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#1 Travis Cline

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Posted 31 May 2007 - 01:43 AM

I shot some tests tonight for a film I am shooting soon and I ran into more trouble than I bargained for. There are a couple of scenes in the film where we would like to have the shadow of rain drops on a window cast onto our talent. Very Conrad Hall-esque. In Cold Blood and the such. I tried using a fairly hard light, a Source 4 ellipsoidal with a 19 degree lense, through hampshire and put the "rain" on the diffusion, but that didn't work too well. Then I tried the same light into a mirror and put the "rain" onto the mirror. What proved difficult though was to get a well defined rain drop to move across someone's face unless they were extremely close to the mirror. Obviously I want to get the light as hard as possible, but aside from that, any suggestions? How to apply the rain? What to shoot through? Has anyone tried this, because if you haven't, believe me its harder than it seems. Thanks gents.

Travis

Edited by Travis Cline, 31 May 2007 - 01:44 AM.

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#2 Jonathan Bowerbank

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Posted 31 May 2007 - 02:19 AM

I should think an open face light, undiffused, pointed through a pane of glass with water dripping down should do the trick.

You'll have to get the light relatively far from the glass as what you're trying to do is get that light to hit the rain drops at a point where the lights spread & falloff isn't so drastic and thus creates acute shadows on your actor's face.
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#3 David Mullen ASC

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Posted 31 May 2007 - 02:21 AM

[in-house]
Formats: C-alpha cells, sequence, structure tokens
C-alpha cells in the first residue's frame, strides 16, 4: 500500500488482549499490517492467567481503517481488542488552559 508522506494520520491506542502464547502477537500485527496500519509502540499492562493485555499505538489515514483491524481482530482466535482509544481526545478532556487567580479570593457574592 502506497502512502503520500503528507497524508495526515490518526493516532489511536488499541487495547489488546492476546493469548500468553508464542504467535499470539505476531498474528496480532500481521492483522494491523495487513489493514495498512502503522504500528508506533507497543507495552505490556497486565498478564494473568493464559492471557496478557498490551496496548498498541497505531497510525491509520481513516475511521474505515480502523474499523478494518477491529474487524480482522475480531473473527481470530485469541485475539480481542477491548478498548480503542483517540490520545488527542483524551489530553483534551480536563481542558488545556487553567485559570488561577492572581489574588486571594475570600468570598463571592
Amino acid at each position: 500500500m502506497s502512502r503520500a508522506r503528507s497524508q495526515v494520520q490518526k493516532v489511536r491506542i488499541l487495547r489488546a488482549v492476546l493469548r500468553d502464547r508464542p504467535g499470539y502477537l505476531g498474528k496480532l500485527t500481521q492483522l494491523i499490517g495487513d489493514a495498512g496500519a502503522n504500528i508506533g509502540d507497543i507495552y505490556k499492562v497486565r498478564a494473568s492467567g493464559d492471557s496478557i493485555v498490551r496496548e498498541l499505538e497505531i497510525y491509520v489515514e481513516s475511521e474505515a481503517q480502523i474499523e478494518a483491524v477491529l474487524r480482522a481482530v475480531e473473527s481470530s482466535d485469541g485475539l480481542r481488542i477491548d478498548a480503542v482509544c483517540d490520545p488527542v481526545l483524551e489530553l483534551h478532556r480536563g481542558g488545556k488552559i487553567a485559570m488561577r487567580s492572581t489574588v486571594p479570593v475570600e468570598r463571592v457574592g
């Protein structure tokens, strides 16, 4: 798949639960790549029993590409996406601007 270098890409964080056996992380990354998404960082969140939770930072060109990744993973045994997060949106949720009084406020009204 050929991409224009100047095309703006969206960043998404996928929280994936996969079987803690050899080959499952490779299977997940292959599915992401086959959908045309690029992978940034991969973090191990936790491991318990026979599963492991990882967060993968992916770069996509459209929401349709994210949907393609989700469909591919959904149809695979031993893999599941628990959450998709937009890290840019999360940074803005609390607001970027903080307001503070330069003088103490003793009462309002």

Hall had a fan blowing heavy mist/rain onto the window that then collected and dribbled down the glass of the window. Then he had a very sharp light source and the actor standing close to the window. You want the rain droplets to be as close to the actor as possible and the light source to be as sharp and far away as possible.
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#4 Gabriel Rochette

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Posted 29 September 2007 - 06:42 PM

In low budget production witout weeks of test ...trial and error it,s a problem...BUT
My trick is to put a magnificion glass (kind a magnifificion glass for retro projector system) between windows and actor. It,s verry good for sure but you have to find 2 of them cause the rain will be inverse if you use only one.. Conclusion... 2 magnifying glass ..and ...thats it...
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#5 Michael Nash

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Posted 30 September 2007 - 06:32 PM

I tried using a fairly hard light, a Source 4 ellipsoidal with a 19 degree lense, through hampshire and put the "rain" on the diffusion, but that didn't work too well.


The Hampshire is what killed the effect -- that diffuses the light. Also, the optics of source 4's are designed to focus a sharp shadow of the slide that's inside the unit, not focus shadows from subjects outside. With enough distance you can focus a sharp shadow from subjects in front of a Source 4, but then you could do that with other units as well.
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#6 Chad Stockfleth

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Posted 30 September 2007 - 07:53 PM

This might sound stupid, but I've done it before and it works pretty well, is a hard light shone through glass like everyone's said, and then use a little plastic squirt gun to spray onto the top of the glass, letting it drip down. Makes nice rolling streaks.

Nash is right, lose the Hampshire.
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#7 drew_town

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Posted 01 October 2007 - 07:24 PM

There's a BTS shot of Donald McAlpine's setup in Romeo + Juliet on the DVD with this effect. If I remember right, he uses a sheet of Plexiglas with a wooden frame at a 45-degree angle and pours water down it. It's lit from behind. He goes into detail on the shot in the commentary. You might want to check it out.
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#8 Bobby Shore

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Posted 02 October 2007 - 08:47 PM

go open eye on a fresnel unit... that'll give you some nice, hard shadows.


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